the shoe will and can not be level with the hoofwall if shod cold.
    it will be level if burned in hot; but then you have a reverse divet in your toe area were the clip was.
    Not good.
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    AnthonyLawrence Active Member

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    If it is forged back to a flat foot surface I can't see a problem.

    It is common down here where it is uncommon to be able to buy machine mades without clips.... and you don't want the clip.

    Power is not often available, so cutting off with a grinder is not usually an option.... and nobody is going to do a round trip to the shop and back to cut off a couple of clips when you can forge it back in.
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    smitty88 Well-Known Member

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    I would grind the clip off if i diddent want to use it
    but i have also hammered it down
    no problems its no big deal.
    i woudent be getting the gun out for the farriers next visit:)
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    ray tyron Member

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    Can you post a pic of the other front foot?
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    marty New Member

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    Hi everyone, sorry i have been a bit late replying , i' ve only now arrived home from Badminton horse trails [ watching not competing ] thanks for your comments and feed back, i can t sent pic of other front foot its [ thank god ] still on.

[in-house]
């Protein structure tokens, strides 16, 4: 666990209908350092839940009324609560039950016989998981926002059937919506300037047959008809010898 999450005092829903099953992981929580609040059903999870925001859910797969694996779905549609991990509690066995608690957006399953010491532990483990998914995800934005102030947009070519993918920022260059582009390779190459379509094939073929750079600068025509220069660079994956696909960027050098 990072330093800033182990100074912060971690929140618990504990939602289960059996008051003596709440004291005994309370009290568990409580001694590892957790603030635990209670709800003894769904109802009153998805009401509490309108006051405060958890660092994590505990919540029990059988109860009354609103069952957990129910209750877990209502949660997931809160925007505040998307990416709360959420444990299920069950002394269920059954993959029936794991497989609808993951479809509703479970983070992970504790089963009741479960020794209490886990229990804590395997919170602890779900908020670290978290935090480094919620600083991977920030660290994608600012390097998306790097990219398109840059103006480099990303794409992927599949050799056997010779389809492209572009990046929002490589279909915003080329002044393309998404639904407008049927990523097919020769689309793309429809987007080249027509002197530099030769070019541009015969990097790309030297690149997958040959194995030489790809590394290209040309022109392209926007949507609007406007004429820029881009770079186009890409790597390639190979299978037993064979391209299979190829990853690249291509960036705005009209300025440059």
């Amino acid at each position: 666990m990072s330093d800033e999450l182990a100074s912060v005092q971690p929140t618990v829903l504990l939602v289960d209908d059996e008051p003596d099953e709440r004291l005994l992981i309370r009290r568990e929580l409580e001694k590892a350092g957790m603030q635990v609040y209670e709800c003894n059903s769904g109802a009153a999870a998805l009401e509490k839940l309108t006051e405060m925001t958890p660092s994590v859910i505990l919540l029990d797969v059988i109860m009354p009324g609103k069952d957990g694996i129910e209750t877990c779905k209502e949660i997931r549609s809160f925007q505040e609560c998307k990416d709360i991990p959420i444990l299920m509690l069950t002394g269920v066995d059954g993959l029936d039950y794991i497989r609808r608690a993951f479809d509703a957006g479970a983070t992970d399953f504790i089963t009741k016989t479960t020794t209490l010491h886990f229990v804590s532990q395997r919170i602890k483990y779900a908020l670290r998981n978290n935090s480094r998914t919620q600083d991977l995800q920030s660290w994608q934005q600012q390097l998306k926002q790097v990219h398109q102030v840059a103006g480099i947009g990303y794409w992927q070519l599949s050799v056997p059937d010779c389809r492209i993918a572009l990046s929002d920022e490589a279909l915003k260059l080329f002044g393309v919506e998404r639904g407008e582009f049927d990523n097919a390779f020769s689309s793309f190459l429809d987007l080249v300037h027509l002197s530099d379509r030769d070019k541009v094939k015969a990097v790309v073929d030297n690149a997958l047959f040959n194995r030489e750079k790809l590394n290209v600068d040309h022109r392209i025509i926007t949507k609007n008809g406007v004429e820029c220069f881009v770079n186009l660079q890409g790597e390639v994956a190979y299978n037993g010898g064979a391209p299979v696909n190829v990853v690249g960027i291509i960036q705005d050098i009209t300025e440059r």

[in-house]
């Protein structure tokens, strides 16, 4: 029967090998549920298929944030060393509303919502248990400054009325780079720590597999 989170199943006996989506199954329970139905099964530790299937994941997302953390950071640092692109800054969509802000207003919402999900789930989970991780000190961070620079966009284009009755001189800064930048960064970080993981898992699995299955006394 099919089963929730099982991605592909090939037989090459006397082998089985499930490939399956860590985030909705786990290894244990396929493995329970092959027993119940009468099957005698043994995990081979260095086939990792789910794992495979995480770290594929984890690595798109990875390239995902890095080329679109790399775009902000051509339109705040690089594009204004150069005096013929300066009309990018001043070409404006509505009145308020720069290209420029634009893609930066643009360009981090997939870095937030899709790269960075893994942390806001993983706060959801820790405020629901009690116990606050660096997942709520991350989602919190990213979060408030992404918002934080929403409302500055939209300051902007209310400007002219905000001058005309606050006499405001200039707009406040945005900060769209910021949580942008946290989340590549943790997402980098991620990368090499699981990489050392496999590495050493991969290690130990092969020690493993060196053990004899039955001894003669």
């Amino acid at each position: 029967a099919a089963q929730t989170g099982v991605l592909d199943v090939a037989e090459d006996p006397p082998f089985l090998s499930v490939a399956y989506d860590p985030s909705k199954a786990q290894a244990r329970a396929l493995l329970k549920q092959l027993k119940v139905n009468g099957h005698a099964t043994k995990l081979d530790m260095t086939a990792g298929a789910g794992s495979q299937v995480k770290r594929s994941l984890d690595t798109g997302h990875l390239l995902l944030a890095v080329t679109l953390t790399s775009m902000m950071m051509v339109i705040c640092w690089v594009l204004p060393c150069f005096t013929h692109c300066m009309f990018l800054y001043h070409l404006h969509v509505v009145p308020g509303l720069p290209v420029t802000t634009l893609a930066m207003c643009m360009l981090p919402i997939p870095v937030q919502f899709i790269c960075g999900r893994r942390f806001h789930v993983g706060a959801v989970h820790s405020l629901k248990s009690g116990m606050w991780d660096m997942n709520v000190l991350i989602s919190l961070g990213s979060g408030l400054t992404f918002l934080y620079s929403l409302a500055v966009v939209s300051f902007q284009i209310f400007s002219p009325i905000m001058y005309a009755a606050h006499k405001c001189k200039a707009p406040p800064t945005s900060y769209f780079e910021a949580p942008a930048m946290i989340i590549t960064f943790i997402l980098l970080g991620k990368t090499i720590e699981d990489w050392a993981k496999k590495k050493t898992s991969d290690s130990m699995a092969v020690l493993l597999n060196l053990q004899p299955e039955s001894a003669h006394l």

the shoe was not level, but was hot shod....I think its best for me to make arrangements for a different farrier , once again thanks all
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    marty New Member

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    yep i ll take a pic of the other foot...
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    Kim Turner Master of my own domain

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    Horses sometimes pull shoes no matter how well applied. Clip or no clip. Usually the shoe is sprung and no longer level once pulled. This clip, especially when hot fit, would have no pressure per se on the toe. Perhaps the farrier needed to set the shoe back a little on this foot but not the other, so he decided to hammer the clip down to facilitate that. Is it a tidy job, no....... but could have been a functionally sound one. I'd not rush to change farriers based on that one picture, and without asking him his reason for doing so.
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    gary evans old and slow